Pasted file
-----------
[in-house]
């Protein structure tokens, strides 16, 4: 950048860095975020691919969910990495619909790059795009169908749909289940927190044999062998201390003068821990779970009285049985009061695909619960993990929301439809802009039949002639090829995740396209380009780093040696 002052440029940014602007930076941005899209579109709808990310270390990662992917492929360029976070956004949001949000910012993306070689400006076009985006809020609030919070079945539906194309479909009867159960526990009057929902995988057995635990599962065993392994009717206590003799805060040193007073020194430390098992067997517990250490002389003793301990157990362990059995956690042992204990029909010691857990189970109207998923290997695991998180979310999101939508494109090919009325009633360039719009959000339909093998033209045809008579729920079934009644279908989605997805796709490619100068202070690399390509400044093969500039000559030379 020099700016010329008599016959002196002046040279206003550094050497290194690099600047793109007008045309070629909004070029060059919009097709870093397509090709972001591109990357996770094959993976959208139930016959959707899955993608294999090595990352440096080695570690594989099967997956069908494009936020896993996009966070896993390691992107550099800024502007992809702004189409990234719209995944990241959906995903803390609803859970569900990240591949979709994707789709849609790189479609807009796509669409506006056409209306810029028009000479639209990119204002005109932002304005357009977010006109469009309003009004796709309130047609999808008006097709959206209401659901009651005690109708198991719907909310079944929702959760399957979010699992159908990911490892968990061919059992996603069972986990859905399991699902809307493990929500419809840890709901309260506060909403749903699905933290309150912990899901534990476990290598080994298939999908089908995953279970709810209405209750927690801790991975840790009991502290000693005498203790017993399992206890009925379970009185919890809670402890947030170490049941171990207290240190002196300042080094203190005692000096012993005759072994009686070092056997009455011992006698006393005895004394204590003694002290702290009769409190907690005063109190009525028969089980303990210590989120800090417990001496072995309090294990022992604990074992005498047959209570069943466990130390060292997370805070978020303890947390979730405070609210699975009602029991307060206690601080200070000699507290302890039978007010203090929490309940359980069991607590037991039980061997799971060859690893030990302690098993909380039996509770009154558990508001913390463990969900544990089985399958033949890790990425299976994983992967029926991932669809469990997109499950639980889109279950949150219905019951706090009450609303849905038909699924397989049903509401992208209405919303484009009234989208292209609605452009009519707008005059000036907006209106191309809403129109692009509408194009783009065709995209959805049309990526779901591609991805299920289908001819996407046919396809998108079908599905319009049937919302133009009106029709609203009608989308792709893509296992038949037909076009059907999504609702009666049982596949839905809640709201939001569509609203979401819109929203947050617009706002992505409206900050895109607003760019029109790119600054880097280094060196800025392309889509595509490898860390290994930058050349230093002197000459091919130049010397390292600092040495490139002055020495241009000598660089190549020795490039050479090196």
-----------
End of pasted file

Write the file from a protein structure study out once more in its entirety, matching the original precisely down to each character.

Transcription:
[in-house]
């Protein structure tokens, strides 16, 4: 950048860095975020691919969910990495619909790059795009169908749909289940927190044999062998201390003068821990779970009285049985009061695909619960993990929301439809802009039949002639090829995740396209380009780093040696 002052440029940014602007930076941005899209579109709808990310270390990662992917492929360029976070956004949001949000910012993306070689400006076009985006809020609030919070079945539906194309479909009867159960526990009057929902995988057995635990599962065993392994009717206590003799805060040193007073020194430390098992067997517990250490002389003793301990157990362990059995956690042992204990029909010691857990189970109207998923290997695991998180979310999101939508494109090919009325009633360039719009959000339909093998033209045809008579729920079934009644279908989605997805796709490619100068202070690399390509400044093969500039000559030379 020099700016010329008599016959002196002046040279206003550094050497290194690099600047793109007008045309070629909004070029060059919009097709870093397509090709972001591109990357996770094959993976959208139930016959959707899955993608294999090595990352440096080695570690594989099967997956069908494009936020896993996009966070896993390691992107550099800024502007992809702004189409990234719209995944990241959906995903803390609803859970569900990240591949979709994707789709849609790189479609807009796509669409506006056409209306810029028009000479639209990119204002005109932002304005357009977010006109469009309003009004796709309130047609999808008006097709959206209401659901009651005690109708198991719907909310079944929702959760399957979010699992159908990911490892968990061919059992996603069972986990859905399991699902809307493990929500419809840890709901309260506060909403749903699905933290309150912990899901534990476990290598080994298939999908089908995953279970709810209405209750927690801790991975840790009991502290000693005498203790017993399992206890009925379970009185919890809670402890947030170490049941171990207290240190002196300042080094203190005692000096012993005759072994009686070092056997009455011992006698006393005895004394204590003694002290702290009769409190907690005063109190009525028969089980303990210590989120800090417990001496072995309090294990022992604990074992005498047959209570069943466990130390060292997370805070978020303890947390979730405070609210699975009602029991307060206690601080200070000699507290302890039978007010203090929490309940359980069991607590037991039980061997799971060859690893030990302690098993909380039996509770009154558990508001913390463990969900544990089985399958033949890790990425299976994983992967029926991932669809469990997109499950639980889109279950949150219905019951706090009450609303849905038909699924397989049903509401992208209405919303484009009234989208292209609605452009009519707008005059000036907006209106191309809403129109692009509408194009783009065709995209959805049309990526779901591609991805299920289908001819996407046919396809998108079908599905319009049937919302133009009106029709609203009608989308792709893509296992038949037909076009059907999504609702009666049982596949839905809640709201939001569509609203979401819109929203947050617009706002992505409206900050895109607003760019029109790119600054880097280094060196800025392309889509595509490898860390290994930058050349230093002197000459091919130049010397390292600092040495490139002055020495241009000598660089190549020795490039050479090196």